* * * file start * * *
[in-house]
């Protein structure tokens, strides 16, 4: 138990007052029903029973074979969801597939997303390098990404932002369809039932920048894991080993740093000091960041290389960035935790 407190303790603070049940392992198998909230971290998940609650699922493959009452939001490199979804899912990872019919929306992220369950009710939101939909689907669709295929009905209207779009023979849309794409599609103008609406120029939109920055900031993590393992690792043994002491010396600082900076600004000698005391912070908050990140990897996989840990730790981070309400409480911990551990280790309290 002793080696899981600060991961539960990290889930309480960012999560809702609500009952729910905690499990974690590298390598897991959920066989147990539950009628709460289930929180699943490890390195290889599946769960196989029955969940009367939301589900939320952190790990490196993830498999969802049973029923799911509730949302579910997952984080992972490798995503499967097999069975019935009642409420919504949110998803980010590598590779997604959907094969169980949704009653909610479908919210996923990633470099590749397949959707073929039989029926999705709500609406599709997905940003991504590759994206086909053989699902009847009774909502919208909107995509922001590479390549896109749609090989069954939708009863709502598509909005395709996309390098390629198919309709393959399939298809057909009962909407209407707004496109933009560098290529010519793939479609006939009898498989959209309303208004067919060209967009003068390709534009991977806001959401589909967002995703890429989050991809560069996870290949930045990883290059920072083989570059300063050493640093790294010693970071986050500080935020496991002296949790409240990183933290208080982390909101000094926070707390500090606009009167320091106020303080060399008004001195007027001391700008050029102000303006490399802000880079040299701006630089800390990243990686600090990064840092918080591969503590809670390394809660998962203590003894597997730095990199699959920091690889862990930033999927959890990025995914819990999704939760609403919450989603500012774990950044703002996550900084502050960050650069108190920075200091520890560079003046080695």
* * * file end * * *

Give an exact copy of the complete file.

[in-house]
């Protein structure tokens, strides 16, 4: 138990007052029903029973074979969801597939997303390098990404932002369809039932920048894991080993740093000091960041290389960035935790 407190303790603070049940392992198998909230971290998940609650699922493959009452939001490199979804899912990872019919929306992220369950009710939101939909689907669709295929009905209207779009023979849309794409599609103008609406120029939109920055900031993590393992690792043994002491010396600082900076600004000698005391912070908050990140990897996989840990730790981070309400409480911990551990280790309290 002793080696899981600060991961539960990290889930309480960012999560809702609500009952729910905690499990974690590298390598897991959920066989147990539950009628709460289930929180699943490890390195290889599946769960196989029955969940009367939301589900939320952190790990490196993830498999969802049973029923799911509730949302579910997952984080992972490798995503499967097999069975019935009642409420919504949110998803980010590598590779997604959907094969169980949704009653909610479908919210996923990633470099590749397949959707073929039989029926999705709500609406599709997905940003991504590759994206086909053989699902009847009774909502919208909107995509922001590479390549896109749609090989069954939708009863709502598509909005395709996309390098390629198919309709393959399939298809057909009962909407209407707004496109933009560098290529010519793939479609006939009898498989959209309303208004067919060209967009003068390709534009991977806001959401589909967002995703890429989050991809560069996870290949930045990883290059920072083989570059300063050493640093790294010693970071986050500080935020496991002296949790409240990183933290208080982390909101000094926070707390500090606009009167320091106020303080060399008004001195007027001391700008050029102000303006490399802000880079040299701006630089800390990243990686600090990064840092918080591969503590809670390394809660998962203590003894597997730095990199699959920091690889862990930033999927959890990025995914819990999704939760609403919450989603500012774990950044703002996550900084502050960050650069108190920075200091520890560079003046080695």